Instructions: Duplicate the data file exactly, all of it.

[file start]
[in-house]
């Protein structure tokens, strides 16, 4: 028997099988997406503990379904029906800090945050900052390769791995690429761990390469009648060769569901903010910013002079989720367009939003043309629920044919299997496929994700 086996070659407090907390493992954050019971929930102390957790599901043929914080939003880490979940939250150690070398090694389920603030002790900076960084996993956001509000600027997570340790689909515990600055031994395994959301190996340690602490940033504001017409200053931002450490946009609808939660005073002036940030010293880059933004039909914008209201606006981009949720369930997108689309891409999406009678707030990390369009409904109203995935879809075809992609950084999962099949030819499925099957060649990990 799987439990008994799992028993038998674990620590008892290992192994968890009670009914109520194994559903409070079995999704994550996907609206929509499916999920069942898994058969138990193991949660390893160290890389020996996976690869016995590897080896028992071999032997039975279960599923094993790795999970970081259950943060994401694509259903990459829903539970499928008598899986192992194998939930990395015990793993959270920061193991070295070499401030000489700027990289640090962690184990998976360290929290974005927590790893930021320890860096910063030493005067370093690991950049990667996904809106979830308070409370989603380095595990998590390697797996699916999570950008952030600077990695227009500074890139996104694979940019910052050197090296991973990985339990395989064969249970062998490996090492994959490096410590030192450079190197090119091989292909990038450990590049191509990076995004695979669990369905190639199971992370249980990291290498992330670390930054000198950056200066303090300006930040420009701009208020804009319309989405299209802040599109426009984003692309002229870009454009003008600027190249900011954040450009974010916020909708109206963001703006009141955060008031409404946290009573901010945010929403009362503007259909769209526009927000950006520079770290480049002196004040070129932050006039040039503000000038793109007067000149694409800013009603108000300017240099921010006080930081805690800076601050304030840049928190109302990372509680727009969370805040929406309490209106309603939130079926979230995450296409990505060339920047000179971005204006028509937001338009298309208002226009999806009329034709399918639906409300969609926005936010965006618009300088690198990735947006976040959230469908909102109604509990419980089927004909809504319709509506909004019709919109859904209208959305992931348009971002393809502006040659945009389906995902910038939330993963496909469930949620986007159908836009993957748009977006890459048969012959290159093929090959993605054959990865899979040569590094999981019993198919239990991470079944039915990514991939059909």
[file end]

[in-house]
């Protein structure tokens, strides 16, 4: 028997099988997406503990379904029906800090945050900052390769791995690429761990390469009648060769569901903010910013002079989720367009939003043309629920044919299997496929994700 086996070659407090907390493992954050019971929930102390957790599901043929914080939003880490979940939250150690070398090694389920603030002790900076960084996993956001509000600027997570340790689909515990600055031994395994959301190996340690602490940033504001017409200053931002450490946009609808939660005073002036940030010293880059933004039909914008209201606006981009949720369930997108689309891409999406009678707030990390369009409904109203995935879809075809992609950084999962099949030819499925099957060649990990 799987439990008994799992028993038998674990620590008892290992192994968890009670009914109520194994559903409070079995999704994550996907609206929509499916999920069942898994058969138990193991949660390893160290890389020996996976690869016995590897080896028992071999032997039975279960599923094993790795999970970081259950943060994401694509259903990459829903539970499928008598899986192992194998939930990395015990793993959270920061193991070295070499401030000489700027990289640090962690184990998976360290929290974005927590790893930021320890860096910063030493005067370093690991950049990667996904809106979830308070409370989603380095595990998590390697797996699916999570950008952030600077990695227009500074890139996104694979940019910052050197090296991973990985339990395989064969249970062998490996090492994959490096410590030192450079190197090119091989292909990038450990590049191509990076995004695979669990369905190639199971992370249980990291290498992330670390930054000198950056200066303090300006930040420009701009208020804009319309989405299209802040599109426009984003692309002229870009454009003008600027190249900011954040450009974010916020909708109206963001703006009141955060008031409404946290009573901010945010929403009362503007259909769209526009927000950006520079770290480049002196004040070129932050006039040039503000000038793109007067000149694409800013009603108000300017240099921010006080930081805690800076601050304030840049928190109302990372509680727009969370805040929406309490209106309603939130079926979230995450296409990505060339920047000179971005204006028509937001338009298309208002226009999806009329034709399918639906409300969609926005936010965006618009300088690198990735947006976040959230469908909102109604509990419980089927004909809504319709509506909004019709919109859904209208959305992931348009971002393809502006040659945009389906995902910038939330993963496909469930949620986007159908836009993957748009977006890459048969012959290159093929090959993605054959990865899979040569590094999981019993198919239990991470079944039915990514991939059909």